|Classification and external resources|
Pyogenic granuloma (also known as a "Eruptive hemangioma", "Granulation tissue-type hemangioma", "Granuloma gravidarum", "Lobular capillary hemangioma", "Pregnancy tumor", and "Tumor of pregnancy") is a vascular lesion that occurs on both mucosa and skin, and appears as an overgrowth of tissue due to irritation, physical trauma or hormonal factors. It is often found to involve the gums, the skin and nasal septum, and has also been found far from the head such as in the thigh.
History and terminology
Pyogenic granuloma was first described in 1897 by two French surgeons, Poncet and Dor, who named this lesion botryomycosis hominis.
The name for pyogenic granuloma is misleading because it is not a true granuloma. In actuality, it is a capillary hemangioma of lobular subtype which is the reason they are often quite prone to bleeding.
It is also not truly pyogenic, ("pus producing") as the cause is traumatic and not infectious.
Signs and symptoms
The appearance of pyogenic granuloma is usually a color ranging from red/pink to purple, and can be smooth or lobulated. Younger lesions are more likely to be red because of the high number of blood vessels. Older lesions begin to change into a pink color. Size ranges from a few millimeters to centimeters. This is not to say that the pyogenic granuloma can not be bigger but it is more common to see one within these measurements.[medical citation needed] It can be painful, especially if located in an area of the body where it is constantly disturbed. Pyogenic granulomas can grow rapidly and will often bleed profusely with little or no trauma. Some cases may also include the granuloma "leaking" an oil like substance causing the surface to be damp. This is especially if the granuloma is located on the scalp.[medical citation needed]
It is most likely to occur in children and younger adults, and there is a definite gender difference with more females affected than men. In pregnant women, it is most likely to occur in the first trimester with an increasing incidence up until the seventh month and is often seen on the anterior nasal septum as a source of frequent nose bleeds. Pyogenic granulomas appear on the gingiva in 75% of cases, more often in the maxillary than mandibular jaw. Anterior areas are more often affected than posterior areas. It can also be found on the lips, tongue, and inner cheek. Poor oral hygiene or trauma are usually precipitating factors.
One study has suggested a correlation between pyogenic granuloma and Bartonella seropositivity. However, this association has been questioned by others. The appearance of a pyogenic granulomas microscopically has a highly vascular granulation tissue. Inflammation is present. The lesion may have a fibrous character if it is older, and the surface may have ulcerations. Pyogenic granuloma rarely occurs in the conjunctiva, cornea or connective tissue of the eye following minor local trauma. Grossly these mass lesions resemble those occurring at more common sites. The relationship of this lesion to the lobular capillary hemangioma of skin and oropharyngeal mucosa commonly referred to as pyogenic granuloma is uncertain.
Due to its overwhelming incidence on the gingiva, the condition is often associated with two other diseases, though not because they occur together. Instead, the three are associated with each other because they appear frequently on gingiva - peripheral giant cell granuloma and peripheral ossifying fibroma. However, detailed analysis can be used to distinguish these conditions.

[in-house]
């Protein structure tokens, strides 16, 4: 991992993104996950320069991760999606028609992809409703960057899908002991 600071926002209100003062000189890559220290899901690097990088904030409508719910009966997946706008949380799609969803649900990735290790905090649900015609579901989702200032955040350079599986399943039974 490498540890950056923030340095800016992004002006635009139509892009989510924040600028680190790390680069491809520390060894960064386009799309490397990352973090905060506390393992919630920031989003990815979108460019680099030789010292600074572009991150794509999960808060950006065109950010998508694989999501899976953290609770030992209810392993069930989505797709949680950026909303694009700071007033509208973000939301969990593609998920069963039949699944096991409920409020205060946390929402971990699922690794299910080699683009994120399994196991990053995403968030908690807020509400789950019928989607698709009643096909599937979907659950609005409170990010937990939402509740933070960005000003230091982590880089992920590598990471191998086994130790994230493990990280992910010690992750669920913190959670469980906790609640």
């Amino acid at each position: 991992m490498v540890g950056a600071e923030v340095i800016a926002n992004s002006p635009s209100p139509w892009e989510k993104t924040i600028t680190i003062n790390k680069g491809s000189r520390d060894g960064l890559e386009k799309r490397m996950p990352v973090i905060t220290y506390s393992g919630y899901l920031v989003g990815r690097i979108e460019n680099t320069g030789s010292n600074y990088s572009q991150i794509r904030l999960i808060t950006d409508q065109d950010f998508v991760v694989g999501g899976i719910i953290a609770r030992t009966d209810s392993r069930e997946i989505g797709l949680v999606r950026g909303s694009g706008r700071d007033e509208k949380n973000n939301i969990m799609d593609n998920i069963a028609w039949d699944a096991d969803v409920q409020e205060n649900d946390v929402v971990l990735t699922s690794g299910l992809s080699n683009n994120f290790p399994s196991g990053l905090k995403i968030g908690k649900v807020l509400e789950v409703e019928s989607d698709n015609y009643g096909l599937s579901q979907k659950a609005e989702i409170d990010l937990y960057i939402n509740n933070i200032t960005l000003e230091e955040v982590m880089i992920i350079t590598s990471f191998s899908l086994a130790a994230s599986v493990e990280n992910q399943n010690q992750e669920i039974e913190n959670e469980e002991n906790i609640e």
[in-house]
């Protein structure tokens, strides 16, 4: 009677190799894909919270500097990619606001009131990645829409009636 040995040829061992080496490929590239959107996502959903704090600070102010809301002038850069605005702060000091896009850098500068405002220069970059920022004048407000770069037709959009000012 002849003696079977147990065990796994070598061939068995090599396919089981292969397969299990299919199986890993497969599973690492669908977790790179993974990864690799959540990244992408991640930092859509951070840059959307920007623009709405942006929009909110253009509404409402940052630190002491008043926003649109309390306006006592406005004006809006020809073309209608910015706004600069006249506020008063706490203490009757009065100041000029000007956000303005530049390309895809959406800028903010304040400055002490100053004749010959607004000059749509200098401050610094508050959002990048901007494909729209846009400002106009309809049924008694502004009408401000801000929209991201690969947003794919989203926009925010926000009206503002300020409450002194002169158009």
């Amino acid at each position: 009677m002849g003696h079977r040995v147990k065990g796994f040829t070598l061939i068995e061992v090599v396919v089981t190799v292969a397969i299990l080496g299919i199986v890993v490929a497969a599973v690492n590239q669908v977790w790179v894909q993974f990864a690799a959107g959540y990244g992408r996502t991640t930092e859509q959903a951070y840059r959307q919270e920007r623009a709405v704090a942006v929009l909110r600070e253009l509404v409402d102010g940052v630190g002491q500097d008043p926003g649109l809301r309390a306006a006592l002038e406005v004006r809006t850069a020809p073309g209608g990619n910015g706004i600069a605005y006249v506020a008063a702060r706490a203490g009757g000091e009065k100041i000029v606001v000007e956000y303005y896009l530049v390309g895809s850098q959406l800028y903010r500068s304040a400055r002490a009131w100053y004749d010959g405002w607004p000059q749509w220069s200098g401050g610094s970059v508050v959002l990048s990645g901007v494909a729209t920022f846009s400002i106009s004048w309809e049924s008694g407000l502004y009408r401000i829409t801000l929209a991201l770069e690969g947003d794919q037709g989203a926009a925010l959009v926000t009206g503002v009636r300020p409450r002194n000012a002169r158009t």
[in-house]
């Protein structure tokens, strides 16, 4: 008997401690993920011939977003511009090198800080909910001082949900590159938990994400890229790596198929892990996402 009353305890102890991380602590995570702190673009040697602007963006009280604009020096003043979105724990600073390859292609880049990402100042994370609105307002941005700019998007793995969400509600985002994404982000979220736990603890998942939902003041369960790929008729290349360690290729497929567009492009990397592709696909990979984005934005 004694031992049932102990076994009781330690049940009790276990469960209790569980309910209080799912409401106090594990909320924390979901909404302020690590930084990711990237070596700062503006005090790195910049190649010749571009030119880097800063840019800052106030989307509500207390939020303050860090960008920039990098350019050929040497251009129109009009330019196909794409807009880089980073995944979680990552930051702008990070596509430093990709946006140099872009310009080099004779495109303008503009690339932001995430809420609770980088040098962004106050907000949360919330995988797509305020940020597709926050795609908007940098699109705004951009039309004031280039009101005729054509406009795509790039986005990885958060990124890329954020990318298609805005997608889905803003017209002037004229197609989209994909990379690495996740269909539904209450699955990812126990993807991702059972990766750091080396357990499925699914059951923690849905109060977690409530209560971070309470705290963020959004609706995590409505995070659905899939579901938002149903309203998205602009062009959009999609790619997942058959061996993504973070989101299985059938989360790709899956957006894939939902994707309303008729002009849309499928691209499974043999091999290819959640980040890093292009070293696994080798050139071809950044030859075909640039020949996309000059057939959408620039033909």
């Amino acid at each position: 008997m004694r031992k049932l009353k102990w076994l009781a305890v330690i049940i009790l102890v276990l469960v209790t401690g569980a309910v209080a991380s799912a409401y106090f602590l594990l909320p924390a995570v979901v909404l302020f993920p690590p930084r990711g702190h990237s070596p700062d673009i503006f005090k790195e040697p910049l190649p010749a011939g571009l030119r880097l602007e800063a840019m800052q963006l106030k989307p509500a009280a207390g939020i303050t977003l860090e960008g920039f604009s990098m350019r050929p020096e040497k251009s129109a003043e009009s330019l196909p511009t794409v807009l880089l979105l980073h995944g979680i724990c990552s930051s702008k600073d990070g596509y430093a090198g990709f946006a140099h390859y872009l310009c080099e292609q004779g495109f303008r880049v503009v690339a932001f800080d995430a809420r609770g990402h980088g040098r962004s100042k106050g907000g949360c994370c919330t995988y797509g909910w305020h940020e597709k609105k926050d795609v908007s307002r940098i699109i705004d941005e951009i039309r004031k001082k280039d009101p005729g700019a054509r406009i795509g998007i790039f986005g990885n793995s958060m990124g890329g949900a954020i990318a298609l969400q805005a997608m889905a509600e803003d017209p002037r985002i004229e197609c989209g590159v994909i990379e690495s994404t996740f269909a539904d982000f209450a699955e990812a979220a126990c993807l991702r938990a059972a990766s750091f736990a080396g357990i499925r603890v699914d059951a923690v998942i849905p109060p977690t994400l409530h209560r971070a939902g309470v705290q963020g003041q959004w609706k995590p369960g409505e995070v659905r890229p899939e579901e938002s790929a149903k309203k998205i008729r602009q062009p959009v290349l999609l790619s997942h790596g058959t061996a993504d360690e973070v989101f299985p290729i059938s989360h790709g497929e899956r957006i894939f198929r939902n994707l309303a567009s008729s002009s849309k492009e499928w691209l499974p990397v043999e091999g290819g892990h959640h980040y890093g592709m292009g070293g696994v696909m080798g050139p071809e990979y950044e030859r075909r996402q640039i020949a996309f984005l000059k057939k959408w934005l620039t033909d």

The appearance can be very similar to that of a hemangioma but unlike hemangiomas they can appear after birth.
There is usually no treatment if the pyogenic granuloma occurs during pregnancy since the lesion may heal spontaneously. Recurrent bleeding in either the oral or nasal lesions may necessitate excision and cauterization sooner, however. If aesthetics are a concern, then treatment may be pursued as well. Usually, only minor surgery may be needed, along with a dental cleaning for oral lesions to remove any calculus or other source of irritation. For nasal lesions, one should be discouraged from any nose-picking.
- James, William D.; Berger, Timothy G.; et al. (2006). Andrews' Diseases of the Skin: Clinical Dermatology. Saunders Elsevier. ISBN 0-7216-2921-0.
- Rapini, Ronald P.; Bolognia, Jean L.; Jorizzo, Joseph L. (2007). Dermatology: 2-Volume Set. St. Louis: Mosby. ISBN 1-4160-2999-0.
- Freedberg, et al. (2003). Fitzpatrick's Dermatology in General Medicine. (6th ed.). McGraw-Hill. ISBN 0-07-138076-0.
- Jafarzadeh H, Sanatkhani M, Mohtasham N (December 2006). "Oral pyogenic granuloma: a review" (– Scholar search). J Oral Sci 48 (4): 167–75. doi:10.2334/josnusd.48.167. PMID 17220613. Retrieved 2009-01-04.[dead link]
- Nthumba PM (2008). "Giant pyogenic granuloma of the thigh: a case report". J Med Case Reports 2 (1): 95. doi:10.1186/1752-1947-2-95. PMC 2329656. PMID 18377654.
- Ferry AP, Zimmerman LE. Granuloma pyogenicum of limbus. Arch Ophthalmol 74:229-230, 1965.
- Lee J, Lynde C (2001). "Pyogenic granuloma: pyogenic again? Association between pyogenic granuloma and Bartonella". J Cutan Med Surg 5 (6): 467–70. doi:10.1007/s10227-001-0022-0. PMID 11907853.
- Levy I, Rolain JM, Lepidi H, et al. (December 2005). "Is pyogenic granuloma associated with Bartonella infection?". J. Am. Acad. Dermatol. 53 (6): 1065–6. doi:10.1016/j.jaad.2005.08.046. PMID 16310070.
- Salum FG, Yurgel LS, Cherubini K, De Figueiredo MA, Medeiros IC, Nicola FS (May 2008). "Pyogenic granuloma, peripheral giant cell granuloma and peripheral ossifying fibroma: retrospective analysis of 138 cases". Minerva Stomatol 57 (5): 227–32. PMID 18496485.